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Sunday, June 7, 2009
Hakuho's sumo origins, Yonemura's kitchen science, and Tamaki's acting transformation
Mongolians are dominating professional sumo even more decisively than the Hawaiians did back in the 1990s. It almost seems too easy the way they overpower their Japanese counterparts, and in almost all their cases the challenge has been more than just physical.
Yokozuna Hakuho is this week's main guest on the talk show "Jinsei ga Kawaru Ippun no Fukai-i Hanashi" ("Profoundly Satisfying Stories About a Life-changing Minute"; Nihon TV, Mon., 8:54 p.m.), where he talks openly about arriving in Japan when he was a small, skinny 15-year-old who suffered from acute homesickness. He was prepared to quit at almost any moment during his brutal training, but one incident completely turned him around and gave him the confidence to continue. A former stablemate corroborates this previously undisclosed story.
D enjiro Yonemura's professional title is Science Producer, which means he's made a tidy living as a TV personality who specializes in explaining scientific phenomena in an entertaining and enlightening way. This week he is the host of a two-hour special called "Denjiro no Daijikken" ("Denjiro's Big Experiments"; TV Tokyo, Tues., 7 p.m.).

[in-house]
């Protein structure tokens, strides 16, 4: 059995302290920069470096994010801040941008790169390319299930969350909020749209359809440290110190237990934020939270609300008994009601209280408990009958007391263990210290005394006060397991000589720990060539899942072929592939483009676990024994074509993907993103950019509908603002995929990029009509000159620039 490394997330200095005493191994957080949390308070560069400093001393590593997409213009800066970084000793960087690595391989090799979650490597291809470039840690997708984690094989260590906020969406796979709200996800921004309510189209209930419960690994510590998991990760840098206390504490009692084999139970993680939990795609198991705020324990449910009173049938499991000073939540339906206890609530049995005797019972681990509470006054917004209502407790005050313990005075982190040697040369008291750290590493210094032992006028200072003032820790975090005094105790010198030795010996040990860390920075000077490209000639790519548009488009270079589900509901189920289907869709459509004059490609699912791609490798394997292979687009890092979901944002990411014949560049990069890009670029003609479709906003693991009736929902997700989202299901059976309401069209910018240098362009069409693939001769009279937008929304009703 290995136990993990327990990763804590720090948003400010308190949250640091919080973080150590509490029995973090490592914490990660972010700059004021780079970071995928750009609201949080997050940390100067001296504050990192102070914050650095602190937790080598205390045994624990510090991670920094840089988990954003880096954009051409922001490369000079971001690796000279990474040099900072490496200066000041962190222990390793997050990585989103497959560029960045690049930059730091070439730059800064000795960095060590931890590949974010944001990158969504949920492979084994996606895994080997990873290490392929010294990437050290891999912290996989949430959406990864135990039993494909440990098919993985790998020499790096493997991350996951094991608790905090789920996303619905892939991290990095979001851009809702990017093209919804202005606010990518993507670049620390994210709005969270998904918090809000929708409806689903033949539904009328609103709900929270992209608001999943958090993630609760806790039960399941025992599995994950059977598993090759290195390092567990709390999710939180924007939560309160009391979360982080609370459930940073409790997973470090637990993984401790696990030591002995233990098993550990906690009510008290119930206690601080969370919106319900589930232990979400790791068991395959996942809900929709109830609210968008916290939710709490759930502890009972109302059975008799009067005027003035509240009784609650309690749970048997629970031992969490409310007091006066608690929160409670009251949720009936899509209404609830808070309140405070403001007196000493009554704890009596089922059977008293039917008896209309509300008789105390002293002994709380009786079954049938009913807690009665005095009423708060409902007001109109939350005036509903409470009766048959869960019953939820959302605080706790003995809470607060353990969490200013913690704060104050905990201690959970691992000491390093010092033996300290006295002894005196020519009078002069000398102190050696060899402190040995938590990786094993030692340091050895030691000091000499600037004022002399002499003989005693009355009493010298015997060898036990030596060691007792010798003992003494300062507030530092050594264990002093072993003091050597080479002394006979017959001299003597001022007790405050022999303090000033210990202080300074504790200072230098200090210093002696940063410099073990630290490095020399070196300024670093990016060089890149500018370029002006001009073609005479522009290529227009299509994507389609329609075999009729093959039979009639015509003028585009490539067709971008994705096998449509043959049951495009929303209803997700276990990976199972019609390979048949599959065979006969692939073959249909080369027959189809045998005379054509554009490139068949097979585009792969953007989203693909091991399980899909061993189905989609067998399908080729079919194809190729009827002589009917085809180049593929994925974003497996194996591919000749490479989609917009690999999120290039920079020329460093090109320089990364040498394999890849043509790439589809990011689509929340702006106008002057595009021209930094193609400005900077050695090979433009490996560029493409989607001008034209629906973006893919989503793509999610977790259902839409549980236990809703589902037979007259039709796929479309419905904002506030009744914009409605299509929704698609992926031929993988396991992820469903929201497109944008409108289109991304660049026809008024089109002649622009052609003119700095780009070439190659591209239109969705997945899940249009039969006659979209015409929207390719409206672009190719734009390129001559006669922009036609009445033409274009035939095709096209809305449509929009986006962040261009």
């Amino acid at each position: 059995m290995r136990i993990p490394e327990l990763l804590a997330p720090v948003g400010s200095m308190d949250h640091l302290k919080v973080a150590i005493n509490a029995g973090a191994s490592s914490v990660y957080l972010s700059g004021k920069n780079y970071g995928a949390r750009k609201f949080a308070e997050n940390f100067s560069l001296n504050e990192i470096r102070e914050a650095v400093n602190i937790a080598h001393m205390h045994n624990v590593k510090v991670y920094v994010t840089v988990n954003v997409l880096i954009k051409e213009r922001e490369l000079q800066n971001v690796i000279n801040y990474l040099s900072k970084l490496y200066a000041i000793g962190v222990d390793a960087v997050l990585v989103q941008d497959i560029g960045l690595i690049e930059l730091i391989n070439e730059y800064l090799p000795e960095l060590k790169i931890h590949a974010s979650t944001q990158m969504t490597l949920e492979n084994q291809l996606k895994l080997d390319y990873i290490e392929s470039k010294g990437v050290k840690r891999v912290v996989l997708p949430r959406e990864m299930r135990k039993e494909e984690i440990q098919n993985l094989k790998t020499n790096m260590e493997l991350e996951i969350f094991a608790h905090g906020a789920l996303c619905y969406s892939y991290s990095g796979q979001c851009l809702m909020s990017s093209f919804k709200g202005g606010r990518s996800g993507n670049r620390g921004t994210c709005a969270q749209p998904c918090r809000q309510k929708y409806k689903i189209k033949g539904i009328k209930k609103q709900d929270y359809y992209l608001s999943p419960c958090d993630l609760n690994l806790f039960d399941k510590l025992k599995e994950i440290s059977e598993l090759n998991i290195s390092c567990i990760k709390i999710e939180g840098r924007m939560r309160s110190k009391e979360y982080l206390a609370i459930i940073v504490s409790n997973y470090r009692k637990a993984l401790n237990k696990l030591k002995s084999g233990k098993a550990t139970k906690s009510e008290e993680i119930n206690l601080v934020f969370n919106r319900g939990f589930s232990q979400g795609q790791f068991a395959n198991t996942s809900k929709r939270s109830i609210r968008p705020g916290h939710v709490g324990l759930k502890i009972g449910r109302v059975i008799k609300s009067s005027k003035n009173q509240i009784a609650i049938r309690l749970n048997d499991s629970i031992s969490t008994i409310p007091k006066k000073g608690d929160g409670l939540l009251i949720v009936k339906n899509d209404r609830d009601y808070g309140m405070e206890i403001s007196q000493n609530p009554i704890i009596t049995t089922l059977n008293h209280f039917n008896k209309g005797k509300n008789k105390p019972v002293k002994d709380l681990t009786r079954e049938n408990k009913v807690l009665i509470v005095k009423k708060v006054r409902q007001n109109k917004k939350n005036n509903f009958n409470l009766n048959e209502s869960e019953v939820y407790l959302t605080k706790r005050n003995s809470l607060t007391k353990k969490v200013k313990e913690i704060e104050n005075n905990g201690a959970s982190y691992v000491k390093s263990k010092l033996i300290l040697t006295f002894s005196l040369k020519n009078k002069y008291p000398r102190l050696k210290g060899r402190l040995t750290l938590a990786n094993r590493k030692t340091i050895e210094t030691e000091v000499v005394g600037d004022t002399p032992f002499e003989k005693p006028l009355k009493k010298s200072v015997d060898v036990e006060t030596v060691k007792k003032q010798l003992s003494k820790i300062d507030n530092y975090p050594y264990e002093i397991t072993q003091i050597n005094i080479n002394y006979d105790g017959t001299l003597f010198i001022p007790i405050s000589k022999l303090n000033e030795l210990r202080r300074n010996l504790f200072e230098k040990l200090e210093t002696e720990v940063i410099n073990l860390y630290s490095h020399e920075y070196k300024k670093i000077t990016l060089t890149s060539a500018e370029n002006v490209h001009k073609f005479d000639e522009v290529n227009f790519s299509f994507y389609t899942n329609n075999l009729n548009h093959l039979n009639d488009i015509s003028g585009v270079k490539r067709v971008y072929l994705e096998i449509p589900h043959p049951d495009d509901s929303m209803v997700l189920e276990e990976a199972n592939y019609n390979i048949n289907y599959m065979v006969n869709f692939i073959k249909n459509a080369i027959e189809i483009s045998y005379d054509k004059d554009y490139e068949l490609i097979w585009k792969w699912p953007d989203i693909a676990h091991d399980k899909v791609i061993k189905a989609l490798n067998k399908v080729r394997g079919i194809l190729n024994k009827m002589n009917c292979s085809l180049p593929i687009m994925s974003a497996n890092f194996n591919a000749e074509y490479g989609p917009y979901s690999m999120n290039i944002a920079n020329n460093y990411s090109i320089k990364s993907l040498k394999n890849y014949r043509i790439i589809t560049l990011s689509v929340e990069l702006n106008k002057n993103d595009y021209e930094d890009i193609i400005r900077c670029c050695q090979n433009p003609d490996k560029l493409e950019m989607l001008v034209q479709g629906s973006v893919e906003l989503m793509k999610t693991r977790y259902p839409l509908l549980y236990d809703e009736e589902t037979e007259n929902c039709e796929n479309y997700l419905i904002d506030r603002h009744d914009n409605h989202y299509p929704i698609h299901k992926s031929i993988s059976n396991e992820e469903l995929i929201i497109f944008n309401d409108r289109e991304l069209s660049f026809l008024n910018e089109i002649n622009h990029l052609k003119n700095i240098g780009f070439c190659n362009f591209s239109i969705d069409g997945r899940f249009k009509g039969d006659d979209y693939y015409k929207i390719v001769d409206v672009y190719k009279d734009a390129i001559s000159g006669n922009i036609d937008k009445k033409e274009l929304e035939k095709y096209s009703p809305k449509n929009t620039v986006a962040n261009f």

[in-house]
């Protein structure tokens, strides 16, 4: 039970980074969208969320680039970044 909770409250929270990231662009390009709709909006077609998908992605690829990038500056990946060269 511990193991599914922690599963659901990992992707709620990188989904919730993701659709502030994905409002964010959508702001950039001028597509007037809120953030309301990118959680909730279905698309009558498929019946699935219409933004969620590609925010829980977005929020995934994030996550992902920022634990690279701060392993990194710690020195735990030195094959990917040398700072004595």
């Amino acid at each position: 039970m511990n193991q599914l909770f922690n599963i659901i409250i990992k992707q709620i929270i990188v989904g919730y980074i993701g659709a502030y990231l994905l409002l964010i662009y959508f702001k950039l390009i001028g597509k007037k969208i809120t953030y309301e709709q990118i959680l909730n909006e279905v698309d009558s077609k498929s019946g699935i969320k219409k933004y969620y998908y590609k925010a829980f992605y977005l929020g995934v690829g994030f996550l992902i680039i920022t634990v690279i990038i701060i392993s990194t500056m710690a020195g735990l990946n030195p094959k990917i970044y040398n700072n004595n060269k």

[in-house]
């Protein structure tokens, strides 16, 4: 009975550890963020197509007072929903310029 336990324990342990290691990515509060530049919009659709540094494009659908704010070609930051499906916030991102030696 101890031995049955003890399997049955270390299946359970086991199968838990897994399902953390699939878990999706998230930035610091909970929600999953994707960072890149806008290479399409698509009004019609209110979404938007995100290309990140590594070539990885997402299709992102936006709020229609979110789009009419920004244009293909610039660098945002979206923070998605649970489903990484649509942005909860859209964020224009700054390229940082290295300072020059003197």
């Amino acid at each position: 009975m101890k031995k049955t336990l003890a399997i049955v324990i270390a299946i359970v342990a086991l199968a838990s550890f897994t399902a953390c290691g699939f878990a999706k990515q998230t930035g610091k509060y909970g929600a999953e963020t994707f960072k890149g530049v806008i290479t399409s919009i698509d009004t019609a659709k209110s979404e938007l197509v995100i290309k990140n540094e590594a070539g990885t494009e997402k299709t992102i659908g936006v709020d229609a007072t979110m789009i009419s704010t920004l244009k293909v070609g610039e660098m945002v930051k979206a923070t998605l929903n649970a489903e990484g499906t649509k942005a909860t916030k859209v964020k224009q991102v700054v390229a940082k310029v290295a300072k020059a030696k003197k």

Yonemura performs experiments for the purpose of explaining and analyzing common accidents that can happen in the home, and in doing so endeavors to show people how to avoid them.
For instance, many people still think they can make a hard-boiled egg by "heating" a raw egg in a microwave oven.
It's one of those common misconceptions that remain fixed in people's minds until they try it, and then discover that a microwaved egg explodes.
Yonemura also uses science to offer useful household tips.
He demonstrates a cooking method that allows daikon to absorb flavors more readily, and shows how you can chill beer in a matter of minutes.
T he solitary guest on this week's installment of NHK's interview show, "Top Runner" (NHK-G, Fri., 12:10 a.m.), is actor Hiroshi Tamaki, whose uniquely sonorous voice has made him the most sought-after male for television commercials for the past year or so.
In fact, it will be interesting to see how NHK, which as a public broadcaster adheres to a policy of avoiding anything that could be discerned as commercial promotion, will cover this aspect of Tamaki's career without showing or describing the many commercials he appears in.
Tamaki is in demand because he appeals to a wide range of viewers, and as an actor he has tended in the past to play either comic roles or romantic leads.
However, this summer he is starring in two movies where his image is radically different.
In one he plays a submarine commander, and in the other a heartless murderer.